Friday, January 8, 2010
The last week or so I have had numerous conversations with friends and colleagues about what the purpose of education today is. What do we hope that our students are able to do upon graduation of high school? Throughout our history, American education has always had a purpose behind it. At the turn of the 20th century, it was generally agreed upon that the purpose of education was to create well-informed citizens who were capable of participating in democracy. This was a noble idea and it made sense at the time. America had survived a civil war and after World War I was finally seen as a world power. What better way to maintain this new-found sense of superiority than to have our students be well-rounded citizens?
This was the mindset for the next thirty years. Then the Cold War struck. All of a sudden, being good, educated citizens wasn't enough. Now, we had to be smart. Not just smart, but smarter than those Soviets. It was here were our education system underwent radical changes. America began to adopt a Ricky Bobby mentality of "if you ain't first, you're last." In order to get the most out of our education system, we had to have people who were smart, specifically in math and science. We began comparing our test scores against the rest of the world. We wanted to prove without a doubt that we were superior, and what better way to do that than with data because data never lies.
Fast forward to the fall of the Berlin Wall. America lost its major competition and took on the mantra of being the leader of the free world. However, as is often the case in America, we have to be the best and continue to be the best at all costs. A 1983 report titled A Nation at Risk was released and claimed that American students were heading toward mediocrity. Even though the Berlin Wall would fall later on, this report left lingering effects in the American mindset. In an increasingly global world, how were how students doing compared to students from around the globe? This led to the eventual formation of No Child Left Behind in 2001, with the intent being for all students to achieve proficiency in math and reading by 2014.
So, here we are nearly ten years into No Child Left Behind. A telling view of American education today should be the fact that my colleagues and I could not agree as to what the purpose of education is today. One colleague felt that education today was based on the idea of having students work together in a community environment. The country has become so diverse that the purpose of school should be to teach how students how to work together in a community. Another colleague felt that the purpose of education was to compare ourselves to other nations. That is why we have NCLB in the first place, to try and raise our math and reading scores so we aren't surpassed by nearly twenty nations in each category.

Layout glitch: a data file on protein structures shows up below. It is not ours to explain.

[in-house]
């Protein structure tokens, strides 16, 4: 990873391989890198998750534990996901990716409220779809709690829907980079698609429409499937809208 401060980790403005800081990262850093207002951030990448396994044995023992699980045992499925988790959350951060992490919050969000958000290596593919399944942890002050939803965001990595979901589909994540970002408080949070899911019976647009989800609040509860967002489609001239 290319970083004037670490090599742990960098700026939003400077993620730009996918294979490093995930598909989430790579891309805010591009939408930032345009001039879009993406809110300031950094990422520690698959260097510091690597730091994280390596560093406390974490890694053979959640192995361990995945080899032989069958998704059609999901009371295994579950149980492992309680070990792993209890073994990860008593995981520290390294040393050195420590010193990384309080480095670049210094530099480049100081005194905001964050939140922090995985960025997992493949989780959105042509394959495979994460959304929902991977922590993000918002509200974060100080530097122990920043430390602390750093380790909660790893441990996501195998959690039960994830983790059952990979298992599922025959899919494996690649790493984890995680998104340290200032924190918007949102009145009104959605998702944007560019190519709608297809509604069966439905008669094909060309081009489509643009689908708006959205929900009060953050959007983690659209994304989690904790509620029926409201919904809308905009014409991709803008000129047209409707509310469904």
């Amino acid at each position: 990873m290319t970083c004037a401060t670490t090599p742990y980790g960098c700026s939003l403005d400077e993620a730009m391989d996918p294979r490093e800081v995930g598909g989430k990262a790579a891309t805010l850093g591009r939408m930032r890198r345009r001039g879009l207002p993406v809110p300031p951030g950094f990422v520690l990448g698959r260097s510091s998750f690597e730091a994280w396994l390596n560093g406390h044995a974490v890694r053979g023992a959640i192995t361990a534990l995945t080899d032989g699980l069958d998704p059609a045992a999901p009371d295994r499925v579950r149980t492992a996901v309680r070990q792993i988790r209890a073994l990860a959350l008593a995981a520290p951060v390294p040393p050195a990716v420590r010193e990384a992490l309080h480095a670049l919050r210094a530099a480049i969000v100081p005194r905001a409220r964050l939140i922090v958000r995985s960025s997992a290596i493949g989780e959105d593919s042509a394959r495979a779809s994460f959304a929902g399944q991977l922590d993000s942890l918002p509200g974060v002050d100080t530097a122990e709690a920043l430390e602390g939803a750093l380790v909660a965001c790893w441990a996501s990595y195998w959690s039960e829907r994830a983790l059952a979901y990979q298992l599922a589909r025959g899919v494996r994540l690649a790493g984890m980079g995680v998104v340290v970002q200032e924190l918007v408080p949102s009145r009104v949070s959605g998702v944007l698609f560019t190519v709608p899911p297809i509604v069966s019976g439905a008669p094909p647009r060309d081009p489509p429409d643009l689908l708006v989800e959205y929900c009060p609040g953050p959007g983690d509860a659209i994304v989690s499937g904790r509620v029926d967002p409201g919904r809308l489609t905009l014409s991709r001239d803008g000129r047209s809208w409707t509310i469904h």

As for me, I too could not come up with an easy answer as to what the purpose of education is. Then, it struck me. The purpose of education today is to maintain the status quo in America. That is why our education system is structured the way it is. Students from affluent communities will inevitably succeed in school. They have supportive home environments, they have access to resources at home, and they have acquired the critical thinking skills to do well on standardized tests. These are the students that will go on to college and get good jobs. On the other hand, students from low socio-economic households will inevitably fall by the wayside. Sure, there will be exceptions, but these are few and far between. These students of lower socio-economic status (including immigrant populations) don't have the best home environments, the don't have the resources at their home, and they don't have the needed skills to do well on standardized tests. The inevitably will either drop out of high school or not pursue higher education, thus maintaining the status quo.
What does this say about America today? We have gone from a nation wanted to educate all its citizens to a nation that wants to keep those in power no matter what the cost. We are involved in the inevitable class struggle that arises when the division between haves and have-nots becomes so great. We are essentially shutting our doors to an entire social class and nobody seems to be doing anything about it. No Child Left Behind is in fact leaving millions of students behind because that's how it was designed. We want to maintain the status quo, no matter what. What better way to do this then to try and create an arbitrary playing field involving standardized tests? That way we can say "Oh it's not our fault this school isn't performing, it's because of the test scores." That way when all is said and done, the status quo is preserved. We've progressed quite nicely over these last hundred years, haven't we?